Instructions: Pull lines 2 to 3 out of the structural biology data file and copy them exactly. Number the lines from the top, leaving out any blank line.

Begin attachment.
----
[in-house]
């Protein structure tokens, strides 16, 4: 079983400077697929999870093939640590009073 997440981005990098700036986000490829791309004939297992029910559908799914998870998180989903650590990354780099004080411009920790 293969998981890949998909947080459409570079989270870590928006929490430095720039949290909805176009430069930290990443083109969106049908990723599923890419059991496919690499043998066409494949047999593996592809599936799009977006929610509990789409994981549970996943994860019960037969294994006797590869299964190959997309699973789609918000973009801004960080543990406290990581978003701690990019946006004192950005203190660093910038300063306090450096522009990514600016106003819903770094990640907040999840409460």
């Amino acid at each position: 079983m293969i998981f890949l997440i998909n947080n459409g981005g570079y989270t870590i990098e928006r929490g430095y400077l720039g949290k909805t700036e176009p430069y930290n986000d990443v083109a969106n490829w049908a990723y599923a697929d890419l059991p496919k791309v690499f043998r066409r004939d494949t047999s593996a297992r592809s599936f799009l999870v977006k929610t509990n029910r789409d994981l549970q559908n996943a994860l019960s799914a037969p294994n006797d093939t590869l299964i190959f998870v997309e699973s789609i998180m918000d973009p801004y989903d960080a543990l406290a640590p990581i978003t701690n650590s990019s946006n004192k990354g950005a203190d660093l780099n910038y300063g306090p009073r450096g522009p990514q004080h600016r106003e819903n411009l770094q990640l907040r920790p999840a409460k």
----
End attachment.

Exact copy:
């Protein structure tokens, strides 16, 4: 079983400077697929999870093939640590009073 997440981005990098700036986000490829791309004939297992029910559908799914998870998180989903650590990354780099004080411009920790 293969998981890949998909947080459409570079989270870590928006929490430095720039949290909805176009430069930290990443083109969106049908990723599923890419059991496919690499043998066409494949047999593996592809599936799009977006929610509990789409994981549970996943994860019960037969294994006797590869299964190959997309699973789609918000973009801004960080543990406290990581978003701690990019946006004192950005203190660093910038300063306090450096522009990514600016106003819903770094990640907040999840409460």
């Amino acid at each position: 079983m293969i998981f890949l997440i998909n947080n459409g981005g570079y989270t870590i990098e928006r929490g430095y400077l720039g949290k909805t700036e176009p430069y930290n986000d990443v083109a969106n490829w049908a990723y599923a697929d890419l059991p496919k791309v690499f043998r066409r004939d494949t047999s593996a297992r592809s599936f799009l999870v977006k929610t509990n029910r789409d994981l549970q559908n996943a994860l019960s799914a037969p294994n006797d093939t590869l299964i190959f998870v997309e699973s789609i998180m918000d973009p801004y989903d960080a543990l406290a640590p990581i978003t701690n650590s990019s946006n004192k990354g950005a203190d660093l780099n910038y300063g306090p009073r450096g522009p990514q004080h600016r106003e819903n411009l770094q990640l907040r920790p999840a409460k």